- Developed an operational dashboard for ICE agents that automatically updates and prioritizes overstay “Hot Lists,”6 increasing the efficiency of data flow between OBIM7 and ICE.
- Implemented an ADIS-to-IDENT interface reducing the number of records on the overstay list by providing additional and better quality data to ADIS, and closing information gaps between the two systems.
- Improved ability of ADIS to match USCIS Computer Linked Adjudication Information Management System (CLAIMS 3) data for aliens who have extended or changed their status lawfully, and therefore have not overstayed even though their initial period of authorized admission has expired.
- Created a Unified Overstay Case Management process establishing a data exchange interface between ADIS, ATS-P, and ICE’s LeadTrac system, establishing one analyst platform for DHS.
- Enhanced ADIS and Transportation Security Administration (TSA) Alien Flight Student Program (AFSP) data exchange to increase identification, efficiency and prioritization of TSA AFSP overstays within the ADIS overstay population.
- Enhanced Overstay “Hot List,” consolidating immigration data from multiple systems to enable ICE employees to more quickly and easily identify current and relevant information related to the overstay subject.
- Established User Defined Rules enabling ICE agents to create new or update existing rule sets within ATS-P as threats evolve, so that overstays are prioritized for review and action based on the most up-to-date threat criteria.
- Enhanced the Student and Exchange Visitor Information System and ADIS interface, in order to automatically calculate the last date of F, M, or J status and more accurately capture a nonimmigrant’s immigration status. This improved data will reduce fraud and increase awareness by providing government officials actionable intelligence with which to make decisions and initiate investigations.
These measures and system enhancements have proven to be valuable in identifying and addressing overstays. The DHS steps described above have strengthened data requirements through computer enhancements, identified national security overstays through increased collaboration with the Intelligence Community, and automated manual efforts through additional data exchange interfaces. DHS is continuing this progress in FY17.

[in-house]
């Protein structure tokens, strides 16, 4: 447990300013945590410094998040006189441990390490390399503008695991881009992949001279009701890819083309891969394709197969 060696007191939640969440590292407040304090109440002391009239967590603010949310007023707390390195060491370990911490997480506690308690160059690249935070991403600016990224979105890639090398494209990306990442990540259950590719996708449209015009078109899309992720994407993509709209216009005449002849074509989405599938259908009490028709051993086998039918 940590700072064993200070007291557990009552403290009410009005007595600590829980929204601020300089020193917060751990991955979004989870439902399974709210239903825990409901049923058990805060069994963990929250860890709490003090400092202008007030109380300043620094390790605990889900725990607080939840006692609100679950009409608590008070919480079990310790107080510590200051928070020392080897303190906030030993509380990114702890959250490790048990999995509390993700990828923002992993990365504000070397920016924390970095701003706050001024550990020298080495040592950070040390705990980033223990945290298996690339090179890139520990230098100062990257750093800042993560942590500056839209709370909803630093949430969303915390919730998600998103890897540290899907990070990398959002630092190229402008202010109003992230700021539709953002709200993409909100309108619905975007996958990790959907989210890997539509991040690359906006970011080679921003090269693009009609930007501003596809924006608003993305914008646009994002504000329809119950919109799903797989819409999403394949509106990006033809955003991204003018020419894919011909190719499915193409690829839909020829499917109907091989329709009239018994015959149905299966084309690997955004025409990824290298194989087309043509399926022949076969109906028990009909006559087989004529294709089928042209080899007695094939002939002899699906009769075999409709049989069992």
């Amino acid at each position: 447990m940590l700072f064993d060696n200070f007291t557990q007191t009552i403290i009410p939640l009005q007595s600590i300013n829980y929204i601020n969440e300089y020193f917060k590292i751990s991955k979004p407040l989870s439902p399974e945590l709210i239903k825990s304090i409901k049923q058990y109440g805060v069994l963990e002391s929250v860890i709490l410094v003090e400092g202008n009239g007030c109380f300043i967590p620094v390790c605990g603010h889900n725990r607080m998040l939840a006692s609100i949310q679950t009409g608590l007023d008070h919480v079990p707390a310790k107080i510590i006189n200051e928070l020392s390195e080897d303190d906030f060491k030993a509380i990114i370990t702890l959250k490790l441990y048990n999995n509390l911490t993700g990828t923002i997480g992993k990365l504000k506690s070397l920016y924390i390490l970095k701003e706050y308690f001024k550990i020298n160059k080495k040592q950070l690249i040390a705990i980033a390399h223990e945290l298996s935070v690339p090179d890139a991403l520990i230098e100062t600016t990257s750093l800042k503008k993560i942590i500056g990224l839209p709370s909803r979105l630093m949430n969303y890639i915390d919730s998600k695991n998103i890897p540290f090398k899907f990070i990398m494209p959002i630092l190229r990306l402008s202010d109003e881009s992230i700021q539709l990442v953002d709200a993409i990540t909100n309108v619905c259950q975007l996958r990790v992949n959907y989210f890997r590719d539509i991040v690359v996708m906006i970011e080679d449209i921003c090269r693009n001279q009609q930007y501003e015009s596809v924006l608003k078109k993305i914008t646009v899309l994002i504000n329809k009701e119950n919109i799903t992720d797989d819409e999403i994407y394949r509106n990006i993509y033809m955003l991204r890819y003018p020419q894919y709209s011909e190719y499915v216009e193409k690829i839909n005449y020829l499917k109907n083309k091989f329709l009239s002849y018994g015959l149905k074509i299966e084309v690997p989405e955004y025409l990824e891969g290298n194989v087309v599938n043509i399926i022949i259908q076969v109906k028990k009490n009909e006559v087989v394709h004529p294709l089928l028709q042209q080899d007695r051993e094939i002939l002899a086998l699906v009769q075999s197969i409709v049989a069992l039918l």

Reporting Overstay Data
On January 19, 2016, DHS released the first Entry/Exit Overstay Report. This report represents a culmination of the aforementioned efforts to enhance data collection and address issues precluding production of the report in prior years. The Entry/Exit Overstay Report for Fiscal Year 2015 provided data on departures and overstays, by country, for foreign visitors to the United States who were lawfully admitted for business (i.e., B-1 and WB classifications) or pleasure (i.e., B-2 and WT classifications) through air or sea POEs, and who were expected to depart in FY15 — a population which represents the vast majority of annual nonimmigrant admissions.
Recently, the Department released the Fiscal Year 2016 Entry/Exit Overstay Report. In partnership with other DHS Components, CBP is continuing to improve data provided by ADIS allowing for the FY16 report to include a significantly expanded classes of admission, compared with the FY15.
While the focus of last year’s report was on individuals visiting the United States for business or pleasure, and those traveling under the VWP, this year’s report expands the report population to include foreign student and exchange visitors (F, M and J admission classes) and other in-scope nonimmigrant admission classes (such as H, O, P, Q admission classes). With the expansion of the report population, the FY16 report accounts for 96.02 percent of all air and sea nonimmigrant admissions to the United States in FY16. This represents all in-scope classes of admission (i.e. classes of admission that can produce enforceable overstays), and is expected to be used as the baseline population for reporting annually going forward. However, it does not include vehicular or pedestrian admissions at land ports of entry.
In FY16 there were 50,437,278 in-scope nonimmigrant admissions to the United States through air or sea POEs who were expected to depart in FY16, which represents the majority of annual nonimmigrant admissions. Of this number, DHS calculated a total overstay rate of 1.47 percent, or 739,478 individuals. In other words, 98.53 percent of the in-scope nonimmigrant visitors departed the United States on time and abided by the terms of their admission.
This report breaks down the overstay rates further to provide a better picture of those overstays who remain in the United States beyond their period of admission and for whom there is no identifiable evidence of a departure, an extension of period of admission, or transition to another immigration status. At the end of FY16, there were 628,799 Suspected In-Country Overstays. The overall Suspected In-Country Overstay rate for this scope of travelers is 1.25 percent of the expected departures.